How Standardized Bar Codes Can Make Supply Chains More Transparent

Greater use of bar codes could significantly improve global supply chains. Photo: Julius Silver
Greater use of bar codes could significantly improve global supply chains. Photo: Julius Silver

By Steven Beck

Greater use of bar codes can make global supply chains more robust and enhance the ability to verify social and environmental standards.

Look around you. How many bar codes are within your reach? Three? Four?

It seems as if these stripes of coded messages, and their upgraded offspring the square blotches of information known as QR codes (for “quick response”) and the tiny radio devices known as RFIDs (radio frequency identification), are virtually everywhere. Still, there is a need for the technology to reach even further and improve global supply chains in the process.

Greater use of this 48-year-old system of identification standards would help make global supply chains more environmentally and socially sustainable, improve safety and security for key goods like food and medicine and generally make trade more efficient, sustainable and inclusive.

A beep in 1974 signaled the arrival of the technology when a bar-coded package of chewing gum became the first item to be scanned in a store. Now the non-profit global organization in charge of the standards that make the technology possible, known as GS1, is joining with governments and multinational organizations to spread its use throughout global supply chains and make the information contained in bar codes more accessible.

There is an urgent need to make global supply chains more transparent. Without a clear understanding of supply chains, and without the ability to map every component part of the production and distribution process, the public and private sectors cannot identify and address bottlenecks that impede the efficient production and delivery of critical goods. Nor can environmental and labor standards be properly monitored without more and better information.

Greater use of a unified system to identify goods would help to fix that.

GS1 has more than a million organizations as its members. It operates in more than 100 countries, ensuring that the systems used by retailers, manufacturers and throughout supply chains can be understood by everyone in the system, using common standards and methods.

It is easy to see how a common standard adopted throughout a supply chain can help retailers and manufacturers understand important questions about their operations. That’s why 150 million products are now registered through its global systems.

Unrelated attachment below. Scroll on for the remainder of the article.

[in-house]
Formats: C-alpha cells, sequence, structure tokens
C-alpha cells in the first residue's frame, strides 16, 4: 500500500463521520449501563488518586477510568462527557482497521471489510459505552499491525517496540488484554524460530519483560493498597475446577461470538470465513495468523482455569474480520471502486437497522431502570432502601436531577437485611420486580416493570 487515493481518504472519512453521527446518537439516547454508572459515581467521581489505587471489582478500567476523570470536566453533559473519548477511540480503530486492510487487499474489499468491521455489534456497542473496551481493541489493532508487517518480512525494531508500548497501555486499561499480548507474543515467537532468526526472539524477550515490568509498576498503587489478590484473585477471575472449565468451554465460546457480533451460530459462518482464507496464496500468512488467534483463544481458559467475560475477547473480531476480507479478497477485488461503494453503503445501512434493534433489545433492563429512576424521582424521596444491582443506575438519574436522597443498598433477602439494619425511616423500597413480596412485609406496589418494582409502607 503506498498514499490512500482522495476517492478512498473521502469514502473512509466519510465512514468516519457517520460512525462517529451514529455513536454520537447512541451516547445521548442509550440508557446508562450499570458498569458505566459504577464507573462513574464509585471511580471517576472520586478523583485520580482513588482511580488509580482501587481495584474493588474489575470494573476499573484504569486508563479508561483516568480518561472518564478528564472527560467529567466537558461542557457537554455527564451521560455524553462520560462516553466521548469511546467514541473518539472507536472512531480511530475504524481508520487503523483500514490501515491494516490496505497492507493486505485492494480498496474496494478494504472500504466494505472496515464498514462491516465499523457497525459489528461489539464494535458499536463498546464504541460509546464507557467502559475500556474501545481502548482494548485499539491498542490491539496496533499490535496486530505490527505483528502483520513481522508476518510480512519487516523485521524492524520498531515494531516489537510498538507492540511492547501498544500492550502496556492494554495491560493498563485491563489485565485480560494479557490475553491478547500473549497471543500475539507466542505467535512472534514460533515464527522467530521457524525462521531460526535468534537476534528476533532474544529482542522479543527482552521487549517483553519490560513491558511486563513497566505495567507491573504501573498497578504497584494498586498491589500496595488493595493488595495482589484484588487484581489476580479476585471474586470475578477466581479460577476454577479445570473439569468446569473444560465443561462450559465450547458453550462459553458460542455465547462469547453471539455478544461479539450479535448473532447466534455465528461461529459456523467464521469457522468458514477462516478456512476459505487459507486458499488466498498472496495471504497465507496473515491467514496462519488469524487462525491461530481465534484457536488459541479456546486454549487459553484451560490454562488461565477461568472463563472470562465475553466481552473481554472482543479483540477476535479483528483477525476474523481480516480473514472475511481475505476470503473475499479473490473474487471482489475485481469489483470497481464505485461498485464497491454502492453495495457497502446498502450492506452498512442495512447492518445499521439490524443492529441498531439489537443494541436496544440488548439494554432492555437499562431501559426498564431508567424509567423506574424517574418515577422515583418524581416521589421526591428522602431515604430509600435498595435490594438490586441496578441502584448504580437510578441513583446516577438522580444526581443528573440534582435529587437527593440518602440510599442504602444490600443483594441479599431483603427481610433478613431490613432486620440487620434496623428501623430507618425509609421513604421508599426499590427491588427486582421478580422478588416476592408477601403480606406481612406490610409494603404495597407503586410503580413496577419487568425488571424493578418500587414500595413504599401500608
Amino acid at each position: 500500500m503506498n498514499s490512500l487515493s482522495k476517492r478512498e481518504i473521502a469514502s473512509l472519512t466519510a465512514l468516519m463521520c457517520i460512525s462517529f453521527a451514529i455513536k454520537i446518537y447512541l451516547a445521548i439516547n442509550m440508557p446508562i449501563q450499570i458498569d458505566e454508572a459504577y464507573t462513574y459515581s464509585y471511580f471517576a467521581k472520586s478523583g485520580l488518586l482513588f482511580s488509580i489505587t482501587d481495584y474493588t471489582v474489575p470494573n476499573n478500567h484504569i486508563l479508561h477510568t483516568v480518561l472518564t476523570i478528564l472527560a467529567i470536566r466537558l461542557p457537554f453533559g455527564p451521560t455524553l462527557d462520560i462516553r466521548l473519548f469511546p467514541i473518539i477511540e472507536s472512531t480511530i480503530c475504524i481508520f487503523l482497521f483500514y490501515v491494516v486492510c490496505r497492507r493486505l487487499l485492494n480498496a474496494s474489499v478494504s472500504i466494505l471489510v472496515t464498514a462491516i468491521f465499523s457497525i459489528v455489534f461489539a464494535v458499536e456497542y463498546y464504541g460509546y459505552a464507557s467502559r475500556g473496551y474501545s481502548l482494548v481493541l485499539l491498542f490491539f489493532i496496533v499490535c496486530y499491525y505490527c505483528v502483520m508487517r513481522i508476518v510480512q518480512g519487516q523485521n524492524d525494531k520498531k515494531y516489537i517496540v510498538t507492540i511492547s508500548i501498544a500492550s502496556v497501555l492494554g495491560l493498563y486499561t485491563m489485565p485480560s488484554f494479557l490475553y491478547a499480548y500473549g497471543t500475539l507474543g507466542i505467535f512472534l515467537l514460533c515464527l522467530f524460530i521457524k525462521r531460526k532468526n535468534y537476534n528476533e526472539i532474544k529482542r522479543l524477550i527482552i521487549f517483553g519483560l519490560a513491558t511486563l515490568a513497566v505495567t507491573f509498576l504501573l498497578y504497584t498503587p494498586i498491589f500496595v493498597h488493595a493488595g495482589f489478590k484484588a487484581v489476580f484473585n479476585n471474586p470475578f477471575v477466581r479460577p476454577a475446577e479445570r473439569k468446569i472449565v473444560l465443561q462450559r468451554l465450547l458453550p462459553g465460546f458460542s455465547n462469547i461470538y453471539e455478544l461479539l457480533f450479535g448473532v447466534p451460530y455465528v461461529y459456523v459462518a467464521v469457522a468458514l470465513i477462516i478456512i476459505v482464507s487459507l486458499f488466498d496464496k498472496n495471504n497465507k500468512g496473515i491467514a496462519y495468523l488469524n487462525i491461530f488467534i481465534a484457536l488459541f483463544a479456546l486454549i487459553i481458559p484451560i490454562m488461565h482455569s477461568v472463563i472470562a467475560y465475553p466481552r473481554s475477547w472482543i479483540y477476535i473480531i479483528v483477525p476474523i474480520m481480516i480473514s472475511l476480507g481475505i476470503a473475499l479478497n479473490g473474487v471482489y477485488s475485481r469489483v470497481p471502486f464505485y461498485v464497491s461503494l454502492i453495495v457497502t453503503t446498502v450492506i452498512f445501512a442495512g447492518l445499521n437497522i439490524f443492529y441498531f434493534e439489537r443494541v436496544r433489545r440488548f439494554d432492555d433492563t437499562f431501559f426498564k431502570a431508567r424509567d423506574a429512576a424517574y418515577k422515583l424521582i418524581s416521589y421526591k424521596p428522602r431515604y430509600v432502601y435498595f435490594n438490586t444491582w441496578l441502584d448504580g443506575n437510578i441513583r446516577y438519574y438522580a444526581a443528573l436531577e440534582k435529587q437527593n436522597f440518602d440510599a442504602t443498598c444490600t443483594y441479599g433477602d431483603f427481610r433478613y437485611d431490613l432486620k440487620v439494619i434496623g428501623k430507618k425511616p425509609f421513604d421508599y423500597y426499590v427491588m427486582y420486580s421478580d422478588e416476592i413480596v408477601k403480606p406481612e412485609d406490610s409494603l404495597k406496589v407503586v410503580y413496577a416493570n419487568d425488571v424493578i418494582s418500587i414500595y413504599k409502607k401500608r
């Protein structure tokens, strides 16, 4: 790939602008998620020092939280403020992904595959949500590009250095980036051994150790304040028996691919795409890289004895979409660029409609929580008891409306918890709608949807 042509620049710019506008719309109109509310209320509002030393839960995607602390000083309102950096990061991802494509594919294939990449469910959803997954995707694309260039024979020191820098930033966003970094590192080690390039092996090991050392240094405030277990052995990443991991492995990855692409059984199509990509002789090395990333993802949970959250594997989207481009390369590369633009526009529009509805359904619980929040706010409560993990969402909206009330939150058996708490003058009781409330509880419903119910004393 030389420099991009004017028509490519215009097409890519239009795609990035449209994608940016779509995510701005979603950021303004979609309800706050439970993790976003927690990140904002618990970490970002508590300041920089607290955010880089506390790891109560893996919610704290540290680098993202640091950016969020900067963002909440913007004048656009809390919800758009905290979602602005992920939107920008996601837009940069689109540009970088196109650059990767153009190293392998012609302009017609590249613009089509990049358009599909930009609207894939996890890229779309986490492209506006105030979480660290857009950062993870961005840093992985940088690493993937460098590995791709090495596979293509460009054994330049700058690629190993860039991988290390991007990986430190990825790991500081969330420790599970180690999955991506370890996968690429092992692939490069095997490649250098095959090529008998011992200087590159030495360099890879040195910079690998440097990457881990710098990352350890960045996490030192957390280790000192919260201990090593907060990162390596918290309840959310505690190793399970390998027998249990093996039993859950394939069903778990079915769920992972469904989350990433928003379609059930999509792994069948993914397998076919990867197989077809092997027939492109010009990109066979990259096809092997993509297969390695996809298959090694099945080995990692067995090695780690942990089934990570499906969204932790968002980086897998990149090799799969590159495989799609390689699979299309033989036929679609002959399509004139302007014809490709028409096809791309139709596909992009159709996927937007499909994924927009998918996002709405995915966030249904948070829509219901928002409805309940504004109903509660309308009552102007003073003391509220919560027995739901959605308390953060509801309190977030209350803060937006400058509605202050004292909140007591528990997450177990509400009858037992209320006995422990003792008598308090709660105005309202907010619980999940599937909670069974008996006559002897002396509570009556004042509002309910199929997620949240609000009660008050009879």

Given their ubiquity, the success of the GS1 standards in many supply chains is obvious. But gaps in the use of its standards remain. Making those standards even more widespread can drive transparency through supply chains to facilitate verification and monitoring of environmental standards. 

One area which could benefit from greater use of these global standards is food safety and security. There is a growing need for better information on food products, whether for consumers, governments and regulators or for food processors further along the supply chain. Everyone wants more information on how, where and when their food is produced, whether farmers used sustainable methods and if workers were adequately compensated.

Look around you. How many bar codes are within your reach? Three? Four?

Any issues with food safety can also be more easily addressed if information on where and when it was produced was more easily available. All of that data would be more accessible using standardized technology.

Another area where those standards are needed and which has particular relevance for Asia is the movement of goods over borders. Many supply chains use GS1 standards as a matter of course to track and identify goods within the chain, but the system can grind to a halt when those goods hit a border. There, the same goods can be subjected to a range of individual methods of identification that differ from country to country and are not transferable to other jurisdictions.

One swipe of a barcode reader may be all that is needed to identify a pallet of goods at a retailer but when it crosses a border in Asia that same pallet may need to be accompanied by a pile of forms to detail the same information.

In 2014, Asia Pacific Economic Cooperation (APEC) economies agreed that “the use of standardized codes will enable information about traded goods to be easily understood and shared by all parties. We therefore encourage APEC economies to work with the private sector to promote further cooperation on global data standards and their wider use by developing pilot projects.”

Since then, pilot projects have helped show the potential for the technology’s use. GS1 is working to have Asian governments agree on a standard and common system of identification that would speed the processing of goods and help to dismantle barriers to entry for smaller firms.

So far, the European Union, the United States and the People’s Republic of China have begun using GS1 standard identification tools at their borders. In the People’s Republic of China, the time to declare an import of goods has dropped to 10 seconds from 20 minutes before the technology was in use.

Only 25% of Asia and Pacific economies have either adopted the GS1 standards for their borders or are actively considering adoption. To keep goods moving, to identify and fix problems within supply chains and for less red tape and hassle for smaller companies at borders, that needs to change.

Despite its success so far, the bar code needs to continue its penetration into the global economy to make global supply chains more robust, and to underpin our ability to verify social and environmental standards.